Looks great and should be a solid shelter since it’s a Hilleberg. I’m somewhat skeptic towards the ventilation, though. I had the old Nallo 3 with equally long tent poles and it needed a little wind for the ventilation to work, even though it had a vent on the outer tent.
The poles are the same length but the outer tent doesn’t reach as low as the one in Nallo. But I guess there should be a top vent (integrated with the door zipper) to make the ventilation really work. It would be also possible to add zippered lower ventilation (similar to new Nallos) to the footend.
Elsewhere you wrote that this might be the “tent to end all”. But here you also say that Rogen was too expensive, so price aside, would you consider Rogen even more likely to be the perfect solution.
Aleksi: I would have liked two vestibules for
a) Cross ventilation on hot summer days/mornings. And it would be nice to be able to open and close the cross ventilation without gettign out from the tent as you have to do two roll up the footend of the Anjan.
b) Making life easier with two inhabitants. (It’s really nice, an Exped tent I had earlier was with similar floor plan as Rogen.)
But on the other hand, Rogen would have been heavier and only fits two people…
This looks like a truly nice tent, Oh, my! I have promised not to buy anything this year, so I will have to wait.
Maybe that’s a good thing.
Maybe it’s a good thing. Wait and see how it performs in real life use. I see the two people version being quite a nice solo shelter. 😉
Thanks a lot for this early review!
You’re welcome Trish! More to come when I get more familiar with the tent.
Good initial review, thanks for sharing.
I’d like to go to tunnel tents, too (due to their larger inner space for headroom height), but haven’t done so yet. My main reason to stay with self-standing dome tents is windy conditions on islands (while kayaking), as well as installation on rocky terrains in them. Until now I’ve used Hilleberg Soulo but would like to go to new Rogen, mainly due to better ventilation (where both long sides can be opened). However, pole installation is not so easy as it is in Soulo. Price scares me, too. Another cons in dome is a small headroom space. If I’ll decide to go for a tunnel one, Anjan would be my choice, too.
Would be really great to hear your feedback after some usage.
I was thinking of picking up one of these this summer, but your initial review has me wondering… Although the vestibule is higher all the way around, not having a high vent, nor the zipper venting at the foot end makes me wonder if this is going to be really humid if you are camping in the rain.
Yes, you can roll back the vestibule and the foot end, but you aren’t going to to do that in a downpour.
On the Hilleberg website the flysheet looks really high cut. But your model looks ideal, and the fly goes down low to the ground. Spec wise a solid, very well made tent.
Thanks for all the comments!
Seakayaking: Domes have their advantages, especially on the archipelago, but I’ve occasionally missed free-standing structure also on the fjells. At some point I’d like to try a Hilleberg dome as a winter tent (Saitaris or Saivo for two people or Allak or Jannu for one or a couple).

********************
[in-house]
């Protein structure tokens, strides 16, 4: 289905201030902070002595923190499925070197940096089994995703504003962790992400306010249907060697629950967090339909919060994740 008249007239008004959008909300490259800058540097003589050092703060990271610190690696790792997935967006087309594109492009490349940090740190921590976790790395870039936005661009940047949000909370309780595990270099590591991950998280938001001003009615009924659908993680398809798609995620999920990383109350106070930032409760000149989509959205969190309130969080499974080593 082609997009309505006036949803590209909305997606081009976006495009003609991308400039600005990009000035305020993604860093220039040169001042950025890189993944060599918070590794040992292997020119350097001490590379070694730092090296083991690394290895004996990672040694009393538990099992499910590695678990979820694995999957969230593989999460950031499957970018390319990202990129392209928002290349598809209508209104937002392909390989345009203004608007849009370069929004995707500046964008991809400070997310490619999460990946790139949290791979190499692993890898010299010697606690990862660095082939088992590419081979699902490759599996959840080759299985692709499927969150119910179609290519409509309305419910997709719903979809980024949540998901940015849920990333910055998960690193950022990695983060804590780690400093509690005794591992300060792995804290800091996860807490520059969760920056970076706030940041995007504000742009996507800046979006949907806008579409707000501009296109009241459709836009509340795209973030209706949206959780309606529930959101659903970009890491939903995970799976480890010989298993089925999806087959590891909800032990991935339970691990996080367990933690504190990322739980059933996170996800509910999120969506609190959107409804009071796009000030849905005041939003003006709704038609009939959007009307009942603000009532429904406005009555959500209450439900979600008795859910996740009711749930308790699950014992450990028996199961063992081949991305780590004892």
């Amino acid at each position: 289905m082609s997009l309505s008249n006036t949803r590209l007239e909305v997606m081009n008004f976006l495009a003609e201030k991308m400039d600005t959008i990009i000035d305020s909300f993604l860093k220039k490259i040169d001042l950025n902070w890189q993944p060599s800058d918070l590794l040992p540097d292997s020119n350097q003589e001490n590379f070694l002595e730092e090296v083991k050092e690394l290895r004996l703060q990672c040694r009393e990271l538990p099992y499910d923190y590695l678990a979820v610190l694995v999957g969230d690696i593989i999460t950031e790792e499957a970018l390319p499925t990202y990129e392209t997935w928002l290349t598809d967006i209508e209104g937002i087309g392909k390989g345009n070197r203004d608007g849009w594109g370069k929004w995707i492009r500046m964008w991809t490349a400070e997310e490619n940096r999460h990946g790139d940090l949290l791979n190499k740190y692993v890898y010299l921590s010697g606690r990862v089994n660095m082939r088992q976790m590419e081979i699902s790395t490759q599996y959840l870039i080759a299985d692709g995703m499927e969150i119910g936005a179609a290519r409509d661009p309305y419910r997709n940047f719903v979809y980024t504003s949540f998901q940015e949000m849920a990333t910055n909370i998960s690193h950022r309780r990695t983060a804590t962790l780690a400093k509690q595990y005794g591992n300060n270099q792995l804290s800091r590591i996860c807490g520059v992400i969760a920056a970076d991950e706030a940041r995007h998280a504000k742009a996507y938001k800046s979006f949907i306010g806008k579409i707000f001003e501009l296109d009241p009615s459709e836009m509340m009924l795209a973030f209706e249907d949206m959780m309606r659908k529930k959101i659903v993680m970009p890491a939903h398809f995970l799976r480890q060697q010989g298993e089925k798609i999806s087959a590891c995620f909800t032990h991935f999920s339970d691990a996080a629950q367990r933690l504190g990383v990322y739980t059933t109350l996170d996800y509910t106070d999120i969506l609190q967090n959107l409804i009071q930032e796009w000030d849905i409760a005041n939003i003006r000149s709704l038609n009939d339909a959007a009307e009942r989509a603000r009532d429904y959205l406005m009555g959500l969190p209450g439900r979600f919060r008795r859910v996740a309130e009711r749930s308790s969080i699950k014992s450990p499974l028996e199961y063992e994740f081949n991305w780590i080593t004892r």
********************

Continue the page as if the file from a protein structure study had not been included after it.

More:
Advin…: The venting is the big question mark. Have to see how it performs in real life. Adding a Nallo style venting zipper to the foot end wouldn’t be too hard but with that price a tent should be perfect.
Martin: Yes, it looks really high cut on the website, might be that it is pulled down on the other side or then the grass on my pics bluffs a bit? But is looks good on the paper, justh ave to see how it vents in the real life.
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Before I unpack it: any update on ventilation? We will be also using it on the archipelago, so am a bit scared it won’t be as perfect as Rogen could have been. But the point of buying this tent was going low-weight. And for more days in a kayak we usually bring a much bigger and more comfortable tent. It is nice weight doesn’t matter so much in a kayak. 🙂 The bigger will be likely Kaitum 3 GT or perhaps Saitaris … once we recover from Onion/Anjan shopping.
Just back from the hiking trip in Lapland! We (me and girlfriend) slept in the tent for eight nights and to my surprise there was no condensation problems at any point even though it was often rainy and we had wet gear inside. On the other hand, it was almost always windy which helps the ventilation. We also had the outer tent door unzipped a bit from the top if it wasn’t raining too badly. But the ventilation seem to work.
It also seems that the seams on the door zipper might need some seam sealing (usually Hillebergs are fine without any) as there is no protecting flap running all the way. There’s not much water coming through but some.
Welcome back! 🙂 While you were gone, we slept in our old tent (spacious) and rain was pouring on us, we choose to have our old tent with us and it was leaking – hence we really needed a new one. My boyfriend managed to find a relatively negative review of Anjan. It basically says that it is (for use in Scandinavia) mostly spring and summer tent, overpriced and does not withstand rain very well. The fact that water was coming through makes me a bit worried, as this weekend this would be very bad for us. It was raining all the time, which is not completely unusual in Norway. All in all, I need some thinking to do now, as my Anjan has not yet been used, so I appreciate your evaluations. While I would always go for as light as possible, my boyfriend doesn’t mind weight and has now bought Saitarius. I guess Anjan and Saitarius in combination could make a decent couple for different types of trips we do. He promised to put Saitarius in HIS kayak. We will see what ends up in mine as compensation …
Interesting, so ventilation from below the outer tent was enough to keep condensation away?
It needs to rain quite horizontally before you can’t unzip Hilleberg outer doors for venting, I think.
My views on the negative points you mention:
– It’s designed and marketed as a 3-season shelter. In my opinion it would also work for light winter use (around the year in forested areas without high winds and on late-winter trips on open areas). The main problem is that it would be hard to seal the tent from drifting snow and even harder to keep it well ventilated at the same time.